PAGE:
Magic and Stillness

Autumn in the Berkshires

By: - Oct 27, 2021

I have lunch once a week with a dear friend.  It is the only entry on my social calendar.  Writing those two words just now made me smile .  .  .  social calendar.

We gather, enjoy a meal, and in 90 minutes solve the problems of the world.  We congratulate ourselves on a job well done and vow to do it again in one week’s time.  It is a magic moment for me.

My life is mostly solitary. This is by choice.  When I returned from my first year in China to visit my daughters, I found living in society once again to be noisy.  The temple where I lived is isolated in the Wudang mountains 30 kilometers from the nearest city, Shiyan.  The temple complex sits atop the mountain, and life is very quiet, simple, and hard.

After a time, I adjusted.  I turned inward and found my balance.  As one of my Zen Buddhist masters would often say when presenting the next Koan in my teaching, “You already know the answer, Michael.  It is always present in you.”

We wondered, my temple mates and I, as the year was coming to a close and we were preparing to leave the mountain for a few months, what we had learned in our time together, and whether we would bring it with us when we left.  I came to realize a truth I continue to remind myself of now, six years later.

Each day, we learn something, whether about ourselves or about life.  Sometimes it is significant, sometimes subtle, sometimes virtually imperceptible.  But we learn.  

And each day, we are tested, all of us.  We know before we go to bed each night the one question on that test for the next day.  It’s the same question each day, the same question for everyone.

Can we live what we have learned?

My personality is retiring, withdrawing, by choice now.  I spend each day in meditation and prayer.  I spend most days teaching, too.  My students come, and together we examine qigong, taiji, meditation, a little Chinese medicine, and Daoist philosophy.  When I am not teaching, I am simply being, whether working in the garden, working on my very old house, or feeding the squirrel who comes each morning to eat with me.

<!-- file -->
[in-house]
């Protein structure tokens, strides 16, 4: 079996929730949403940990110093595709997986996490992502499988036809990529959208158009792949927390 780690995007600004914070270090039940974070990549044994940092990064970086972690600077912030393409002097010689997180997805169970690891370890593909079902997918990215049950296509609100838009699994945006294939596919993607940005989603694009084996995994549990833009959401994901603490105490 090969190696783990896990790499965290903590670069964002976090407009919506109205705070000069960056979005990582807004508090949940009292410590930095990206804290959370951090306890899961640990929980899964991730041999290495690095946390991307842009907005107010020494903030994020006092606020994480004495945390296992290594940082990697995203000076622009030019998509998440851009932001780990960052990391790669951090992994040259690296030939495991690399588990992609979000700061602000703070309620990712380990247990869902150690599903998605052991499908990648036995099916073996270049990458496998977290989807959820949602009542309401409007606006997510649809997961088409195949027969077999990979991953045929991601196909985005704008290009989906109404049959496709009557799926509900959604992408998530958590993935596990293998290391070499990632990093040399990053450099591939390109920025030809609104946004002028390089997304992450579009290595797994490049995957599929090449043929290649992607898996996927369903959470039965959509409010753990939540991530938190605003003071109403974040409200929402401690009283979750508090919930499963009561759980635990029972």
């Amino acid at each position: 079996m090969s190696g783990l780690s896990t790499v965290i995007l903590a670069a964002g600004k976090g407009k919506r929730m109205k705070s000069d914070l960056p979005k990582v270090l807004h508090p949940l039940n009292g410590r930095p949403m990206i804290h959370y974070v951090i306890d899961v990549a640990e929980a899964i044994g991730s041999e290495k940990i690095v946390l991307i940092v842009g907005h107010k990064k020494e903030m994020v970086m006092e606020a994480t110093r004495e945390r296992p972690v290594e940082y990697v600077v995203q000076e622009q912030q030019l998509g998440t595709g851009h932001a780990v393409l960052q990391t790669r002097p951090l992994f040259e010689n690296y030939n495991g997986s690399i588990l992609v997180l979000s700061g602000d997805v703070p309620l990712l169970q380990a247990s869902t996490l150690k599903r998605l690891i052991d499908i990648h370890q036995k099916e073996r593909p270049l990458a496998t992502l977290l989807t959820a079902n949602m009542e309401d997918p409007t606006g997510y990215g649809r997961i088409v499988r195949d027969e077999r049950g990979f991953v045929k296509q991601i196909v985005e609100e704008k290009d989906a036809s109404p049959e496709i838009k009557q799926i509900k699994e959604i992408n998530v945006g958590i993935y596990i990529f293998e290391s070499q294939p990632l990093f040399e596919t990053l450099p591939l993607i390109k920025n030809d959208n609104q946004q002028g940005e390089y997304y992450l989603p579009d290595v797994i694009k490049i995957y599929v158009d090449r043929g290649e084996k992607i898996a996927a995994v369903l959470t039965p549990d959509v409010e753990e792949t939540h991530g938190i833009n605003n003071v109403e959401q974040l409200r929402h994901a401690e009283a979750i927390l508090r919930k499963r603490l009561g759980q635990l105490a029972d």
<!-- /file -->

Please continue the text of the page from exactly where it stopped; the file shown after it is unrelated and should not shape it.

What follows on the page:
It is not shyness, though.  It is my choice on how I will live my life.  All of the skills I teach on the training platform in my garden are the skills we use to cultivate stillness, to find that quiet spot inside where all answers reside.  Brought into present moment awareness by these skills, I find clarity, the clarity to see everything merely as it is.  

I, in my quiet and retiring life, navigate this clear path letting events simply happen as they will, and in that clarity, the correct response to those events presents itself almost without thought.  Most of the time, that is.  I am human, and sometimes I stumble on that path.  

But I remain true to it always.  Occasionally I encounter someone on it who needs help.  If I am able to, I must, as this is the duty of us all.   If I cannot help, I offer a bit of comfort and encouragement, and then continue on my way.  We all have our own paths to walk.

Not everyone will understand my journey, and this is okay.  I am here to live my life, not to help anyone understand it.  I walk my path, stay with the Great Dao as much as I am able, and learn something each day.

In Chapter 36 of the Dao de Qing, Laozi wrote:

“The soft overcomes the hard.

The slow overcomes the fast.

Let your workings remain a mystery.

Just show people the results.”

While I hope my results will offer someone somewhere helpful inspiration, I do not spend my time looking for anyone to recruit to this way.  As I said, we all have our own paths to walk.

We have been afforded a magical and wondrous opportunity to participate in creation.  That magic surrounds us everywhere we look.  Stillness brings us foursquare into that magic, and it is where I choose to live.

Qigong, taiji, and meditation – the three pillars of a Daoist Longevity Practice.  Cultivating stillness, and finding present moment awareness.  

This morning, I drank tea on a bench in my garden while my squirrel ate honey-roasted peanuts in my lap.  As I said, magic is all around us.